“My heart just quit,” said Rodney Druen, Cardiac Arrest Victim.?Druen said he is a walking example of the lifesaving power of CPR.?”Brad — lives cross the road –?come down and gave me CPR,” ?Earlier this year, he suffered the sudden cardiac arrest and a neighbor performed CPR until help arrived.?”If it hadn’t been for him, I wouldn’t be standing here right now,” Druen said.

“He probably would not be here today if it wasn’t for early CPR,” said John Malcomson, Hardin County EMS Director.?On Tuesday, Hardin County officials unveiled a smartphone app that is expected to provide the same kind of lifesaving help to other victims of cardiac arrest.?”We know, by research, that one?in three?will survive if it is witnessed and there is early intervention,” Malcomson said.

The goal is to provide that early intervention with the PulsePoint app. It starts with a call to 911, the operator then sends an alert, which is received by Pulsepoint user, who then rush to help cardiac arrest victims until professional help arrives.?”The software detects who is in that location and sends in alert to the people who are within 17-hundred feet of that,” Malcomson explained.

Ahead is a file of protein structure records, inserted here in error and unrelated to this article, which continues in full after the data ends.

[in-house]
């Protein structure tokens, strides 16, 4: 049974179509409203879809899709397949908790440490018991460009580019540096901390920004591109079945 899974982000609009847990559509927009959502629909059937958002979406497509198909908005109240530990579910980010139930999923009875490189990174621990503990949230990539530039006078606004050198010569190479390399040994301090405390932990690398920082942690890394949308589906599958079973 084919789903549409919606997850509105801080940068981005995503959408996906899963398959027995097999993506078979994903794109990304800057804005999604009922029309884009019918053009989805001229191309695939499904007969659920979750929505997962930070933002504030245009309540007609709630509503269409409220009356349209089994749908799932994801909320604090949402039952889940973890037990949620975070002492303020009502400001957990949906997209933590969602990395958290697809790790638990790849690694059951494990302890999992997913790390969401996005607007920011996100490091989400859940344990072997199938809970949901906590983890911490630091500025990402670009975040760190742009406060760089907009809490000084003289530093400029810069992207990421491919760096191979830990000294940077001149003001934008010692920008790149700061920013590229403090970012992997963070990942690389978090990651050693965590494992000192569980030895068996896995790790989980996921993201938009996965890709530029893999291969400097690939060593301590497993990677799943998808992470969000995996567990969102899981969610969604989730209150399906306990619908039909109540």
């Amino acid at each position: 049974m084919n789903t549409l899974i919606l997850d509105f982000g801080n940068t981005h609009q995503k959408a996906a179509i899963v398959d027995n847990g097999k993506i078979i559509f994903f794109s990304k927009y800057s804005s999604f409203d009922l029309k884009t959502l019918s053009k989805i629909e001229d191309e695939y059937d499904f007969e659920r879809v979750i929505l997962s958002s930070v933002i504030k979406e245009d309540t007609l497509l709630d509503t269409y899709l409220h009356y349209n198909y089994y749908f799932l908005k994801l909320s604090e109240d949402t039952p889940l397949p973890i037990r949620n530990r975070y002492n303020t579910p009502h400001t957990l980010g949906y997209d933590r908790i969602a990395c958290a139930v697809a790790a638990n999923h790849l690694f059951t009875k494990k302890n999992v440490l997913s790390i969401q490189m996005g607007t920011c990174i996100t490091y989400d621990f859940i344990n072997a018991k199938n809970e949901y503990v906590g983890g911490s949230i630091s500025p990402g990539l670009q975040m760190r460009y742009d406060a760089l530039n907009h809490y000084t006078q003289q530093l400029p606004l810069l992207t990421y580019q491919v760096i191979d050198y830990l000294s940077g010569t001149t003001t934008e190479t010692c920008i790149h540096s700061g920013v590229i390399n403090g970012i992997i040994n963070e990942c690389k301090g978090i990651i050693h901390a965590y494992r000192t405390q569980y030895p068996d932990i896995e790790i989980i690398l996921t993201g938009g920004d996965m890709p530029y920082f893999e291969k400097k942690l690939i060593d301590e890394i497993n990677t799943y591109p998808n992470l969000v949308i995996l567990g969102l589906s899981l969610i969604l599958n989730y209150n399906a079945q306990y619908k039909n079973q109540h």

Health officials say, every second counts when it comes to a cardiac arrest. That means the sooner the person receives CPR, the better their chances of survival and recovery.?”It can take two to three minutes for ambulance to get there. Therefore, if a bystander or citizen starts CPR, they can actually begin the process of trying to save this person’s life,” said Malcomson.

“I know CPR saved my life,” said Druen.?Druen also said CPR gave him a second chance. That’s?why he’s sharing his story hoping it will save another life.?”The Lord kept me here for a reason, this right here could be one of them,” he said.

Hardin County first-responders have been using the app for a few weeks. Now it is officially available to everyone.



Sources: WDRB

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